Lucinda’s is putting out simple sandwiches layered with a few chef touches. Bay Area born and raised, Chinchilla doesn’t worship any specific regional sandwich, which leaves him free to switch it up. He’s stacking Boar’s Head meat on Acme ciabatta rolls, what we might call the basics, but playing with spreads and toppings, sweet and salty flavors, and crunchy textures in each bite.

The mortadella has a triple punch of tapenade, bagna cauda mayo, and hot pepper chili relish, with thinly sliced red onion and peppery arugula. The roast beef hits sweet and sour with blue cheese mayo and a Thai-inspired barbecue sauce, and doubles up on pickled onions and crispy onions.

The Italian American from Palm City Wines
Patricia Chang

Just blocks from Ocean Beach, Palm City Wines was intended to be a natural wine shop with cheese and charcuterie until the pandemic inspired a big sandwich pivot. Husband-and-wife team Dennis Cantwell and Monica Wong are from approachable but upscale spots like Nopa, Zuni, and A16, but both Cantwell and chef Melissa McGrath grew up in Philly, and they always wanted to do a hoagie night. Once the city shut down, the hoagies became a big deal. They’ve been featured in the SF Chronicle, popularized by food nerd Kenji Lopez-Alt, and now they’re selling out every day.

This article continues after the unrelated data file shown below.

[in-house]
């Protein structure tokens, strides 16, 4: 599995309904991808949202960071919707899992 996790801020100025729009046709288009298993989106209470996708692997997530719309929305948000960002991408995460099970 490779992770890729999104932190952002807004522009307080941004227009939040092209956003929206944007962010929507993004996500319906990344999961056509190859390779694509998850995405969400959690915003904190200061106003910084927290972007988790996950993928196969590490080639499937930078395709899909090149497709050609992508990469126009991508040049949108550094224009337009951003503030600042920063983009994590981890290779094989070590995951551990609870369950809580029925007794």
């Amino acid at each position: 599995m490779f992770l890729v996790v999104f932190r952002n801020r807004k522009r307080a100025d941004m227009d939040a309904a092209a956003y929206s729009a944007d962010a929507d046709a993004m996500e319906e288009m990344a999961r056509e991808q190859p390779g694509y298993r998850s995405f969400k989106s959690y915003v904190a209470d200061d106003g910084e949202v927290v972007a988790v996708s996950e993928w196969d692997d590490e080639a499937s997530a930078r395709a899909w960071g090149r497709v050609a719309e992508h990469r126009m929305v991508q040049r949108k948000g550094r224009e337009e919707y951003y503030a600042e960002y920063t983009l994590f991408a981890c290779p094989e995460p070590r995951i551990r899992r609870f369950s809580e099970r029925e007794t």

Just don’t call them sandwiches. “It’s not a sandwich, it’s a hoagie,” Cantwell insists, demanding use of the regional term. Palm City offers a variety of iconic Philly hoagies, not often seen here in the Bay: the Italian American bundles up mortadella, finocchiona, mozzarella, and parmesan with peppery arugula and nduja mayo (“like a spicy pepperoni mayo”). The roast pork, inspired by John’s in Philly, packs in garlicky pork, bitter broccoli rabe, and toma cheese.

Cantwell is just as particular about bread as he is about terminology: Palm City hoagies require a long seeded roll that can take a lot of sauce and still hold a perfect U-shape. When he couldn’t find exactly what he wanted, he convinced Pacifica’s Rosalind Bakery to make a custom roll. Starting at $16, these hoagies are not cheap, but they star local ingredients and are roughly “the size of your forearm.”